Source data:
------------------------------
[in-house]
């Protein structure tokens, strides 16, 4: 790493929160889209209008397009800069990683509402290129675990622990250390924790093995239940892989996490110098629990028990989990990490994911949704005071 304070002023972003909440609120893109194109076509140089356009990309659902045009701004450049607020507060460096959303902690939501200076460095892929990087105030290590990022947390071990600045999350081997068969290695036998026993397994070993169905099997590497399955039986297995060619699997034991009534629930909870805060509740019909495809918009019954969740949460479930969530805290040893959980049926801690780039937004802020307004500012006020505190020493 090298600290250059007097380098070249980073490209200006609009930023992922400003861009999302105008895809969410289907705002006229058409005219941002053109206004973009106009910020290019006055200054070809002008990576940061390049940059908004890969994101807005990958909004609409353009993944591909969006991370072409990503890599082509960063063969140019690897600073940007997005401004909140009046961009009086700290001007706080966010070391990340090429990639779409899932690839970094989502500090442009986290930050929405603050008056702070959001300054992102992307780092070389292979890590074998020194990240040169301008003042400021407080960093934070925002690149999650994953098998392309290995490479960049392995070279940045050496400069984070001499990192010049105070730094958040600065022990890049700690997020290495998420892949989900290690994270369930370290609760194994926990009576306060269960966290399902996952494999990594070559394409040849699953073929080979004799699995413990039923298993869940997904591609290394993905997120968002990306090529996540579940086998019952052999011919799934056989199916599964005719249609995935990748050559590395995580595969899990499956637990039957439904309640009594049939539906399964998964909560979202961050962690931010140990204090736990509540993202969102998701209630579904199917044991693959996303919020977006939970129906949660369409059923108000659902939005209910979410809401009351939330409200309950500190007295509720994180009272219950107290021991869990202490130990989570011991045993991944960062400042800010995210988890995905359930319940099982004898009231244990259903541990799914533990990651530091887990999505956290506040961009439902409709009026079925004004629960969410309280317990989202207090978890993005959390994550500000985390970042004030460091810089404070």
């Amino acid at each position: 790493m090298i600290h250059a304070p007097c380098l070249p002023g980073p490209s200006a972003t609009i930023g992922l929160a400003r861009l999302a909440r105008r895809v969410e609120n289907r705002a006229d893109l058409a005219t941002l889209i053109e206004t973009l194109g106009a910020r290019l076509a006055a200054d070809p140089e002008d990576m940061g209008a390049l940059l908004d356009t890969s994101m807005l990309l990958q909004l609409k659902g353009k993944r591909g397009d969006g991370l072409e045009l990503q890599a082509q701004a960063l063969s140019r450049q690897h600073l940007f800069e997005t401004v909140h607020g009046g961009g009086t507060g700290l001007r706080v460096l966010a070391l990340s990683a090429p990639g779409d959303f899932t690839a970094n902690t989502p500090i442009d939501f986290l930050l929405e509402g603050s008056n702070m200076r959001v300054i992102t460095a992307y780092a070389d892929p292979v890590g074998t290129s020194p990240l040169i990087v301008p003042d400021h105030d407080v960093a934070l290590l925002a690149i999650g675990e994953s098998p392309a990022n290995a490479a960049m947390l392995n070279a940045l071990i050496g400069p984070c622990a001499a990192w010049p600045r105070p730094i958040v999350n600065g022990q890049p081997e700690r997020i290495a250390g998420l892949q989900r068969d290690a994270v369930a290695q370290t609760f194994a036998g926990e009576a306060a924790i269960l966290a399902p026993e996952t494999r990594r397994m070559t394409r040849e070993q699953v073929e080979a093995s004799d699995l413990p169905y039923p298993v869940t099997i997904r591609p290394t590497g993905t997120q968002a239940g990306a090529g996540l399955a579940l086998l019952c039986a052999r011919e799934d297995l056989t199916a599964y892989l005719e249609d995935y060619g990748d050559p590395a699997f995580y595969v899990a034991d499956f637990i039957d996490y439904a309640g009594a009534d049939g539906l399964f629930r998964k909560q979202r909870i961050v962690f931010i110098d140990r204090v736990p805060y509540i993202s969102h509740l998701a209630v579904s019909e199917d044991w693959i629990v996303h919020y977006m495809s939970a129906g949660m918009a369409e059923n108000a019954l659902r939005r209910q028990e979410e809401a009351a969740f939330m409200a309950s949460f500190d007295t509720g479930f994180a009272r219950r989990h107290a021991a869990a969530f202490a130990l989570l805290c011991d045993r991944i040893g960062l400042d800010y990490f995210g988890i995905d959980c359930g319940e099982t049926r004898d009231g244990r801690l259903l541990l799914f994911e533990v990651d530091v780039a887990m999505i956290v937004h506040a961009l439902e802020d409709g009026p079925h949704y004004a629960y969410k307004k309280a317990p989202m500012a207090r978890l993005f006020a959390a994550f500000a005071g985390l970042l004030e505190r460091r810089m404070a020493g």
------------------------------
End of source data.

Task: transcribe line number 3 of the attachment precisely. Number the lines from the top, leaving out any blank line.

């Amino acid at each position: 790493m090298i600290h250059a304070p007097c380098l070249p002023g980073p490209s200006a972003t609009i930023g992922l929160a400003r861009l999302a909440r105008r895809v969410e609120n289907r705002a006229d893109l058409a005219t941002l889209i053109e206004t973009l194109g106009a910020r290019l076509a006055a200054d070809p140089e002008d990576m940061g209008a390049l940059l908004d356009t890969s994101m807005l990309l990958q909004l609409k659902g353009k993944r591909g397009d969006g991370l072409e045009l990503q890599a082509q701004a960063l063969s140019r450049q690897h600073l940007f800069e997005t401004v909140h607020g009046g961009g009086t507060g700290l001007r706080v460096l966010a070391l990340s990683a090429p990639g779409d959303f899932t690839a970094n902690t989502p500090i442009d939501f986290l930050l929405e509402g603050s008056n702070m200076r959001v300054i992102t460095a992307y780092a070389d892929p292979v890590g074998t290129s020194p990240l040169i990087v301008p003042d400021h105030d407080v960093a934070l290590l925002a690149i999650g675990e994953s098998p392309a990022n290995a490479a960049m947390l392995n070279a940045l071990i050496g400069p984070c622990a001499a990192w010049p600045r105070p730094i958040v999350n600065g022990q890049p081997e700690r997020i290495a250390g998420l892949q989900r068969d290690a994270v369930a290695q370290t609760f194994a036998g926990e009576a306060a924790i269960l966290a399902p026993e996952t494999r990594r397994m070559t394409r040849e070993q699953v073929e080979a093995s004799d699995l413990p169905y039923p298993v869940t099997i997904r591609p290394t590497g993905t997120q968002a239940g990306a090529g996540l399955a579940l086998l019952c039986a052999r011919e799934d297995l056989t199916a599964y892989l005719e249609d995935y060619g990748d050559p590395a699997f995580y595969v899990a034991d499956f637990i039957d996490y439904a309640g009594a009534d049939g539906l399964f629930r998964k909560q979202r909870i961050v962690f931010i110098d140990r204090v736990p805060y509540i993202s969102h509740l998701a209630v579904s019909e199917d044991w693959i629990v996303h919020y977006m495809s939970a129906g949660m918009a369409e059923n108000a019954l659902r939005r209910q028990e979410e809401a009351a969740f939330m409200a309950s949460f500190d007295t509720g479930f994180a009272r219950r989990h107290a021991a869990a969530f202490a130990l989570l805290c011991d045993r991944i040893g960062l400042d800010y990490f995210g988890i995905d959980c359930g319940e099982t049926r004898d009231g244990r801690l259903l541990l799914f994911e533990v990651d530091v780039a887990m999505i956290v937004h506040a961009l439902e802020d409709g009026p079925h949704y004004a629960y969410k307004k309280a317990p989202m500012a207090r978890l993005f006020a959390a994550f500000a005071g985390l970042l004030e505190r460091r810089m404070a020493g």